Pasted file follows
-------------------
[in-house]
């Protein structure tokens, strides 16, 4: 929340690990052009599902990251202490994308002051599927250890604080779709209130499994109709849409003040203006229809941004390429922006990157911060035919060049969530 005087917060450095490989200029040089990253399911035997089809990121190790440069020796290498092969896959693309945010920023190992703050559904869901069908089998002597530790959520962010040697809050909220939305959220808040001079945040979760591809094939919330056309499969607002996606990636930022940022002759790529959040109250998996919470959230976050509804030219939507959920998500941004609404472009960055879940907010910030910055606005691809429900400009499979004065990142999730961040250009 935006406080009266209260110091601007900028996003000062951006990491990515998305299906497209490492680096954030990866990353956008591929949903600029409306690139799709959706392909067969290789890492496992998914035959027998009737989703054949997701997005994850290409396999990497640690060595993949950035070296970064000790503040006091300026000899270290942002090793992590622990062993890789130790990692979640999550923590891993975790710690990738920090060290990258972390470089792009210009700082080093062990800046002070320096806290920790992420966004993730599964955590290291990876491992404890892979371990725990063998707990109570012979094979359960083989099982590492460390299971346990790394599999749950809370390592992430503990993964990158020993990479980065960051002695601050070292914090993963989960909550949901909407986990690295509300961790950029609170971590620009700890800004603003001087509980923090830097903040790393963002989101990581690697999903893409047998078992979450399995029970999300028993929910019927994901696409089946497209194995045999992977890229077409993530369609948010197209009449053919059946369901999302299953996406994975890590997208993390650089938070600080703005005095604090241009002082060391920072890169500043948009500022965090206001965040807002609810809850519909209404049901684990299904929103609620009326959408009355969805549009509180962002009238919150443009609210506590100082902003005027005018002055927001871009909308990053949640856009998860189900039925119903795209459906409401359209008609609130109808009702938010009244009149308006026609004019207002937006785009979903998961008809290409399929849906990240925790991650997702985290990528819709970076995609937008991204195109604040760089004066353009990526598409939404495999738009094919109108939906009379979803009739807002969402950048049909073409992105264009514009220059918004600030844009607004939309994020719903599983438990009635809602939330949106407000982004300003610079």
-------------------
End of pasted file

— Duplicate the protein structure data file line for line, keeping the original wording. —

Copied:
[in-house]
């Protein structure tokens, strides 16, 4: 929340690990052009599902990251202490994308002051599927250890604080779709209130499994109709849409003040203006229809941004390429922006990157911060035919060049969530 005087917060450095490989200029040089990253399911035997089809990121190790440069020796290498092969896959693309945010920023190992703050559904869901069908089998002597530790959520962010040697809050909220939305959220808040001079945040979760591809094939919330056309499969607002996606990636930022940022002759790529959040109250998996919470959230976050509804030219939507959920998500941004609404472009960055879940907010910030910055606005691809429900400009499979004065990142999730961040250009 935006406080009266209260110091601007900028996003000062951006990491990515998305299906497209490492680096954030990866990353956008591929949903600029409306690139799709959706392909067969290789890492496992998914035959027998009737989703054949997701997005994850290409396999990497640690060595993949950035070296970064000790503040006091300026000899270290942002090793992590622990062993890789130790990692979640999550923590891993975790710690990738920090060290990258972390470089792009210009700082080093062990800046002070320096806290920790992420966004993730599964955590290291990876491992404890892979371990725990063998707990109570012979094979359960083989099982590492460390299971346990790394599999749950809370390592992430503990993964990158020993990479980065960051002695601050070292914090993963989960909550949901909407986990690295509300961790950029609170971590620009700890800004603003001087509980923090830097903040790393963002989101990581690697999903893409047998078992979450399995029970999300028993929910019927994901696409089946497209194995045999992977890229077409993530369609948010197209009449053919059946369901999302299953996406994975890590997208993390650089938070600080703005005095604090241009002082060391920072890169500043948009500022965090206001965040807002609810809850519909209404049901684990299904929103609620009326959408009355969805549009509180962002009238919150443009609210506590100082902003005027005018002055927001871009909308990053949640856009998860189900039925119903795209459906409401359209008609609130109808009702938010009244009149308006026609004019207002937006785009979903998961008809290409399929849906990240925790991650997702985290990528819709970076995609937008991204195109604040760089004066353009990526598409939404495999738009094919109108939906009379979803009739807002969402950048049909073409992105264009514009220059918004600030844009607004939309994020719903599983438990009635809602939330949106407000982004300003610079």